I’m not fond of driving in the rain. I’ll avoid it at all costs.
Especially in Florida.
This is the Sunshine State. And the Lightning Capitol of the world.
Driving here is always challenging. With tourists following Google maps, teens learning to drive and older folks who practice patience in the left lane, there is no quick nor relaxing driving experience to be had.
Throw in thunderstorms and you’ve got a whole new ballgame.
Debbie and I had errands to run, and since the skies were inky and the clouds looked ready to burst, I let her drive.
I’m a considerate mom.
When the rain began, it was ferocious. Thunder, lightning and torrential downpour, like an epic movie set. People approached driving with a bit of that ferocious.
There were those who didn’t slow down a bit. Many seemed to speed up, riding through plumes of water that splashed on everyone else’s windshield.
Some slowed down so much that cars behind them came up faster than expected. Which produced much swerving and honking of horns.
There were those ingenious folks who signaled lane changes one way and then went the other. They were not well liked.
There was a car to the left and a little ahead of us. We were just entering the off ramp.
Without signaling, they moved into our lane.
I can’t remember the last time I was in a car that burned rubber while slamming on the brakes.
Actually, Debbie slammed on the brakes. And I was so grateful she did.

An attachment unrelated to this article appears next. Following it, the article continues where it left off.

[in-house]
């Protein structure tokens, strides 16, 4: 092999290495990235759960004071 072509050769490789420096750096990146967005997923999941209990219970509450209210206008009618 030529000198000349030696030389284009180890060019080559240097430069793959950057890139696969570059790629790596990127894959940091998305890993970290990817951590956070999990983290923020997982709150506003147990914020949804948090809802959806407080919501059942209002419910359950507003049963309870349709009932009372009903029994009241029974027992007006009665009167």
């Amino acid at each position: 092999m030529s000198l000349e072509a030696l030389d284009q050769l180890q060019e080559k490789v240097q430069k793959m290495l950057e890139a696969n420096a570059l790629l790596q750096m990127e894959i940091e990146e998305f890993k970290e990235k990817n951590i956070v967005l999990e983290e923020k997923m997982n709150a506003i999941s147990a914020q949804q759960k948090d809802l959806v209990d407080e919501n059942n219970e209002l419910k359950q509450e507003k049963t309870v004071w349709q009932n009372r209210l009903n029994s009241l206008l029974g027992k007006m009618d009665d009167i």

We just missed the guard rail. The people who cut us off never slowed down.
Is it really so hard to look where you’re going?
You know how any time you point the finger at someone else for blowing it, three more point back at you?
As angry as I was with the thoughtlessness of the other drivers, I’m not always watching my next steps.
I miss turns. I go the wrong way. And I’ve cut off more people than I care to count.
All because I want to get to where I’m going. No matter what the conditions are on the road.
Or in my life.
Rain works well to blur my vision. Too often I can’t see what’s going on around me when water sluices down the windows.
Selfishness and arrogance have the same effect on my ability to really see who I am and how I’m acting.
I want to do the right thing. Get to the right place.
I can only do that if my perspective is bigger than what I perceive. I need God’s perspective.
“Trust God from the bottom of your heart; don’t try to figure out everything on your own. Listen for God’s voice in everything you do, everywhere you go; He’s the One who will keep you on track. Don’t assume that you know it all.” Proverbs 3:5-7a
There will be days when conditions blur my vision and cause me to not see accurately. Trusting in God allows me to rely on a bigger picture, a greater perspective, than I have.
There’s freedom and peace in knowing God sees it all better than I do.
That’s very clear.
Second photo courtesy of goflorida.about.com.
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